16th September 2010 – an Interview to BlogAdda
there is an Opportunity here for a new face to emerge and lead a new grassroots movement in tune with the challenges over the next two decades posed by a Young India Hungry for Opportunities
11th April 2011 – a Column in The Pioneer
The ‘India Against Corruption’ motley group of NGO activists has succeeded where the BJP has failed… At a pivotal moment when the middle class angst needed political leadership the BJP failed to provide it.
21st Aug 2011 - one more Column in The Pioneer
28th December 2011 – a Column in The Rediff
The closing thought for 2011 must go to Arvind Kejriwal, the man who emerged from nowhere to raise the nation’s consciousness on an issue with a single point agenda, howsoever flawed it maybe. 2011 revealed the angry but brilliant tactician within him.
We just have to wait till 2012 to know if there is also a patient strategist lurking somewhere inside him waiting to give birth to a new political formation.
3rd August 2012 - a blog post
While convention political wisdom would suggest that any new political party targeting the Urban Middle Class would grow at the BJP’s expense only to aid the Congress in a manner no different from the MNS in Maharashtra and PRP in Andhra, it is for the BJP to differentiate and distinguish itself and transcend any potential vote splits. A case in point here is the success of the YSR Congress in the recent Andhra bypolls. As flawed as it may have been the upstart YSRCP’s rise was marked by drawing of votes both from the Congress and the TDP.
Until then all the best to Mr. Kejriwal and Co. with their new experiment in the laboratory of Indian Politics. If not anything else it would serve the purpose of keeping the heat on the incumbent parties to shape up and deliver rather than take their constituents for granted.
28th November 2012 – a Column in Niti Central
I may not get to vote for the Aam Admi Party any time soon, given its immediate focus on the Delhi Assembly election in 2013. Even if presented with the opportunity on a future ballot, I perhaps may not vote for the Aam Admi Party. But I would like to wish it well in the naïve hope that its birth marks the beginning of a new culture of politics, both in the choice of methods for a political formation to be effective, and in the demographic composition of constituents for a political party to be viable.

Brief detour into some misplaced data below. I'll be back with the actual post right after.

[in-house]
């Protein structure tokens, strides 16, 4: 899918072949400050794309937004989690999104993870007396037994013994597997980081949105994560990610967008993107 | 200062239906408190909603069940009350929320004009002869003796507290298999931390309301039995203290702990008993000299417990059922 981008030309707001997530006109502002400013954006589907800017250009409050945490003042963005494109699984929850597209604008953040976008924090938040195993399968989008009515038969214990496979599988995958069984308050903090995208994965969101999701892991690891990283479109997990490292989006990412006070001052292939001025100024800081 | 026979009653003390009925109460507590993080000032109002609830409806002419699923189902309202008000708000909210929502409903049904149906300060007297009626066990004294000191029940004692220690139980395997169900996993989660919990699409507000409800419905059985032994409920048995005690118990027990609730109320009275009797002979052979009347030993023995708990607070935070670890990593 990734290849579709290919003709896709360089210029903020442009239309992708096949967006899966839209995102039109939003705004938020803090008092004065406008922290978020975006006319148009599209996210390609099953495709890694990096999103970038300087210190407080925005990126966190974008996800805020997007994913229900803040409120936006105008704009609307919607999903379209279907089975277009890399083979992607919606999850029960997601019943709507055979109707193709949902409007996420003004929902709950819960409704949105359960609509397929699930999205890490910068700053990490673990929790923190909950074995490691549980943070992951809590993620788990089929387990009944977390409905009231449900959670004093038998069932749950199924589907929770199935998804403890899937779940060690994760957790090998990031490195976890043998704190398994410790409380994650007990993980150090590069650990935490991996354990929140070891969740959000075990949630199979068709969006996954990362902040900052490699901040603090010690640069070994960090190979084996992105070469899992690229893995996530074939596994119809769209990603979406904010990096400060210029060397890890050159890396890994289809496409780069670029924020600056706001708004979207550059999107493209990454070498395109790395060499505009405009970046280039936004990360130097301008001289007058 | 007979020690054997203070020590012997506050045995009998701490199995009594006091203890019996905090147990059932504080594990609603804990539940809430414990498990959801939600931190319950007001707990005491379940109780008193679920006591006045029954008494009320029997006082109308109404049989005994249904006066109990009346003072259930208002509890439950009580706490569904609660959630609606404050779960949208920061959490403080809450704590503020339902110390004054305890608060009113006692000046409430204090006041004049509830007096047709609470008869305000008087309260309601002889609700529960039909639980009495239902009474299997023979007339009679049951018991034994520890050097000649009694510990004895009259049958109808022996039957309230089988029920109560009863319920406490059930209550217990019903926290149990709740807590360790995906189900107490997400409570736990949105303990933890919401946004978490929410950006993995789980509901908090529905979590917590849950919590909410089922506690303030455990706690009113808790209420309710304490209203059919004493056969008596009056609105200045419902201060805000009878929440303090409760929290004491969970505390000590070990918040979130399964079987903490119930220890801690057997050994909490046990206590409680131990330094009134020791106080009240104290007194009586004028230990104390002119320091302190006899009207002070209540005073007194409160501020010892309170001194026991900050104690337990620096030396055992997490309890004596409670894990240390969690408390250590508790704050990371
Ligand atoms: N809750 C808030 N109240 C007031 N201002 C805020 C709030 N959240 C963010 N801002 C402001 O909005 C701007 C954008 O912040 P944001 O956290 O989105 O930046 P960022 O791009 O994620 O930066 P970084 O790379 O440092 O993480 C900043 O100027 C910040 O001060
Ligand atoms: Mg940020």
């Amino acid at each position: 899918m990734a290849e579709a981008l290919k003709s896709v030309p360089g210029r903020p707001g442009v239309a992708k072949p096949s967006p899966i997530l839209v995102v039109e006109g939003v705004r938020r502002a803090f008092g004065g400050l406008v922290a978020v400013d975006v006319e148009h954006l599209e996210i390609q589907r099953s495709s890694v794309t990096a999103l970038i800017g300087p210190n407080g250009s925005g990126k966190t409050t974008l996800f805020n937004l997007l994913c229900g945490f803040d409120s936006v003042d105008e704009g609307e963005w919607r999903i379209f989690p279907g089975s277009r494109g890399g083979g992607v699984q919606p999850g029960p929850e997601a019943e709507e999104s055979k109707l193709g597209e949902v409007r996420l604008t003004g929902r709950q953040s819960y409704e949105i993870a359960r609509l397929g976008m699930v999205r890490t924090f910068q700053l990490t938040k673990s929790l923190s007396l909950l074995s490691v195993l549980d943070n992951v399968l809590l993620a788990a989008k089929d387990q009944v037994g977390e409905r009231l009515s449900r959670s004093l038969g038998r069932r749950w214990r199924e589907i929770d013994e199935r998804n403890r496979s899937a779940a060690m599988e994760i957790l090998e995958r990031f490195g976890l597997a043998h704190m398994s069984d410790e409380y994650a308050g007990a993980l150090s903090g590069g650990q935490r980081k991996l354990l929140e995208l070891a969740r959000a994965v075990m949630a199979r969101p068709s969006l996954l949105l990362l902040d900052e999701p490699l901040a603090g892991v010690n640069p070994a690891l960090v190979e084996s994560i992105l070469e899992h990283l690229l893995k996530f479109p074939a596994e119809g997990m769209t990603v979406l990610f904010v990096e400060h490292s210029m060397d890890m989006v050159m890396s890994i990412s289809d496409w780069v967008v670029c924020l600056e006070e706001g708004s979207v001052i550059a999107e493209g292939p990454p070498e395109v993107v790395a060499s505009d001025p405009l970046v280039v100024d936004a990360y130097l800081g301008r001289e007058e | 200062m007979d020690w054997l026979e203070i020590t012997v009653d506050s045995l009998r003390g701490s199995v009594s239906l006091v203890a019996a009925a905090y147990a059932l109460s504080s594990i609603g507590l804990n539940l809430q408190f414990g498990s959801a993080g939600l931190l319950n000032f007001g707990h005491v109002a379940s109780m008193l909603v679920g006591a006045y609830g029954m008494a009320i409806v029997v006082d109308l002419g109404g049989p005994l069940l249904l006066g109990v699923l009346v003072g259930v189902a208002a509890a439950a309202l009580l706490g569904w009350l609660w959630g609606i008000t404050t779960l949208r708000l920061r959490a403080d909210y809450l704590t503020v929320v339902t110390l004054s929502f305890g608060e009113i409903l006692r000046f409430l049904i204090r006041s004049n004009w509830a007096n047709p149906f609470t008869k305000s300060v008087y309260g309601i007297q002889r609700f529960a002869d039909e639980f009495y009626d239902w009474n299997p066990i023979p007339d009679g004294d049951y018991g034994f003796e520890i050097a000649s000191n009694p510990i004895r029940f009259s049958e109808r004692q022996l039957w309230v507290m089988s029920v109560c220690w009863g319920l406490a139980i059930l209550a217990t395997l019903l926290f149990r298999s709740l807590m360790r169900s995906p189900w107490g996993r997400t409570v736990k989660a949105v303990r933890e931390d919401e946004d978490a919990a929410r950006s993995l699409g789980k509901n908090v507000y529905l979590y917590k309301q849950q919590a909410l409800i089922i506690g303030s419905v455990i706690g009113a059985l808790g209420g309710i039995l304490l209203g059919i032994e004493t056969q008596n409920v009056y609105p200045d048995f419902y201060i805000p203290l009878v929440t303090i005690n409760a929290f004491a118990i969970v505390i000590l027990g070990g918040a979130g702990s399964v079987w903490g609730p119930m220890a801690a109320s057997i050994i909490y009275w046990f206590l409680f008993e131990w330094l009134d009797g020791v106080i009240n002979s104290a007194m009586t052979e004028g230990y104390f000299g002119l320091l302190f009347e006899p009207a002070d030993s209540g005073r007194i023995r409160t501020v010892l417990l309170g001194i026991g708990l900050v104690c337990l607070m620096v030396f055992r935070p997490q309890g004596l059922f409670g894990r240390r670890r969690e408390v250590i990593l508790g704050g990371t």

9th May 2013 - a Column in Niti Central
The paradox of the most committed BJP partisan being unpersuaded at the polling booth highlights the biggest challenge for the BJP and its rank and file.
The lesson from Karnataka for the BJP is that the most superhuman campaign by one individual will come to naught if it is not backed by a performant organisation and by a credible candidate. In our indirect democracy, when the average voter, even if marginally enthused by Narendra Modi, steps into the polling booth and stares at the ballot, they will not see Narendra Modi but the local candidate. Unless the BJP rank and file bring extraordinary pressure to bear on the BJP’s leadership to choose credible candidates who exude Narendra Modi’s persona both with their conduct and in their views, their dream of seeing Modi in Delhi will remain distant.
BJP will neither change by the superhuman efforts of one individual nor by the wisdom of a few good men in Delhi. Extraordinary pressure from the ground-up alone can force this change on the BJP.
To win Delhi the BJP needs a credible message to break through the clutter of rhetoric from the Congress and the AAP. It also needs a radical messenger who can outshine both Sheila Dikshit and Arvind Kejriwal. To attempt to articulate the former without resolving the question on the latter would be a fatal mistake the BJP could ill-afford at this stage when a national momentum is building up behind its Prime Ministerial candidate Narendra Modi.
Background to this analysis was a longer list of 14 marginal seats of which yesterday the BJP lost 10 and won 4. In the seats that it lost, most were by a few thousand votes.